In your relax protocol you need to be careful with any packing operations, as the default packing behavior is to redesign. I’d recommend to add a RestrictToRepacking operation to all the relax mover task operations, otherwise the filter might not be operating over the sequence you thought it would be.

              The other thing would be to be careful about which jumps control which chains – both in minimization and in the interface definition. Especially with the DockingProtocol mover liekly changing the foldtree. I’d recommend using the dump_pdb option with a reduced resfile to check that you’re moving just the things you think are moving.

              Other than that, things look reasonable. Just check the output (including the tracer output) to make sure you’re getting things that make sense.

            • #8808

                Thanks for your suggestions.
                I modified the script according to your comments, see attached.
                a task <RestrictToRepacking name=rtrp/> is added to PackRotamersMover and TaskAwareMinMover to make sure only side chain repacking.

                Note that I modified DockingProtocol to enable both low-res and high-res docking with “docking_local_refine=0”.

              • #8809

                  after low-Res docking, the program dies with errors:
                  ERROR: ReturnSidechainMover used with poses of different sequence; aborting
                  ERROR:: Exit from: src/protocols/simple_moves/ line: 81

                • #8814

                    One thing to point out – the taskoperations options are conventionally comma seperated. e.g. task_operations=”rtrp,inter”

                    I’ve never tried space separated, but my guess is that it wouldn’t do what you expect it to do.

                  • #8813

                      It looks like the DockingProtocol mover stores the first structure it encounters, and assumes the structure will be the same for all subsequent calls. So if you change the structure between calls, it’s going to error out. There’s no way around it with options, but if you’re willing to recompile, I believe (but have not tested) that a quick fix would be to go into rosetta_source/src/protocols/docking/, and in the apply function around line 888 or so change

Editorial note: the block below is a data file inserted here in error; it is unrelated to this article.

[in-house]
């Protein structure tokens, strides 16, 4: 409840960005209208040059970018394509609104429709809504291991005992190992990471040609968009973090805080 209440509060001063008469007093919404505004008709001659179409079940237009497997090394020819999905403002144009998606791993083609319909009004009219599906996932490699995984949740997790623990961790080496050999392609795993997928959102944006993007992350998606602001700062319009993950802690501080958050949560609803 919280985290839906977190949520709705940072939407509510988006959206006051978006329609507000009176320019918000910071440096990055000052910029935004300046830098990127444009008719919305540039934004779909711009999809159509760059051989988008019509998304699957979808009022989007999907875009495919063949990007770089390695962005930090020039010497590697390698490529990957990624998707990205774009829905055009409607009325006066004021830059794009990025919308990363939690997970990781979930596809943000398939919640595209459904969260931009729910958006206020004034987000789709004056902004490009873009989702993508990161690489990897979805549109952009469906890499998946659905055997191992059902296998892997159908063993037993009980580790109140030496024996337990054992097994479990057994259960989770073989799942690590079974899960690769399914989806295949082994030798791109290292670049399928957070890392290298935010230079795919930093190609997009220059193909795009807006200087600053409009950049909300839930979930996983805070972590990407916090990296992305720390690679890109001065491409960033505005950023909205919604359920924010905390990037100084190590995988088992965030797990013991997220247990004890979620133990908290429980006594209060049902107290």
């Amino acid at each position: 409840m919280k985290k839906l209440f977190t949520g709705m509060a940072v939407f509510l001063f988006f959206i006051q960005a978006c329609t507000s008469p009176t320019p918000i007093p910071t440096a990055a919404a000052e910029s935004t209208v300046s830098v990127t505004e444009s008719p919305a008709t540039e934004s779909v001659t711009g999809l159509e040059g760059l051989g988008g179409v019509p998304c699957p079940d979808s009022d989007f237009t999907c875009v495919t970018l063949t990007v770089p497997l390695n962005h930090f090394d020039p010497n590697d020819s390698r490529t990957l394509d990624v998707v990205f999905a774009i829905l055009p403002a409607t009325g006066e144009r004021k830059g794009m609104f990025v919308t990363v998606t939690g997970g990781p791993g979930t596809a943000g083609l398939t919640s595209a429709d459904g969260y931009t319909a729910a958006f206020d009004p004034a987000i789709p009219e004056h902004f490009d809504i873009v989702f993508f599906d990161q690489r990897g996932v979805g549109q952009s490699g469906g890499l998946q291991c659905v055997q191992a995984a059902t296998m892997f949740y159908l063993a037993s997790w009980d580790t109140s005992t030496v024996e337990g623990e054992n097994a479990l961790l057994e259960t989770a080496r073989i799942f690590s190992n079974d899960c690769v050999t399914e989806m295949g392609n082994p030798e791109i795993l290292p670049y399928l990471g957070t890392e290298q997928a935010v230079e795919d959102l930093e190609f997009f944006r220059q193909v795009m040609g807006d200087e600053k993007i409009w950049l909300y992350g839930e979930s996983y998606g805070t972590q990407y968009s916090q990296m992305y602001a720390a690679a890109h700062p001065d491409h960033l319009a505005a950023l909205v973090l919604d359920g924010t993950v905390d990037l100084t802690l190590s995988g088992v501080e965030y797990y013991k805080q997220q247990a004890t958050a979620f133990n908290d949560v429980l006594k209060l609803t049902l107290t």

if ( pose.sequence() ) != 0 ){
                      first_apply_with_current_setup_ = true;
                      previous_sequence_ = pose.sequence();


                      if ( pose.sequence() ) != 0 ){
                      first_apply_with_current_setup_ = true;
                      previous_sequence_ = pose.sequence();
                      set_input_pose( new core::pose::Pose( pose ) ); // Add this line

                    • #8818

                        yes, I mean “comma separated”.

                      • #8819

                          a very interesting thing is:
                          if DockingProtocol enables local refinement only (docking_local_refine=1), the program goes well;
                          if the low-res docking is enabled (docking_local_refine=0), the program dies.

                        • #8821

                            Right. If you’re only doing local refinement, you never go through the centroid stage, so you never have to recover the sidechain positions. (Because you never lose them in a fullatom-to-centroid transition.) As the input pose is really only used during the recover sidechains operation, if you’re only doing the fullatom-mode-only local refinement you never look at the stale input pose and thus never realize that it contains the incorrect sequence.

                          • #8826

                              Very helpful answer,
                              I am so lucky that I have found this issue by trying unusual option settings. :-)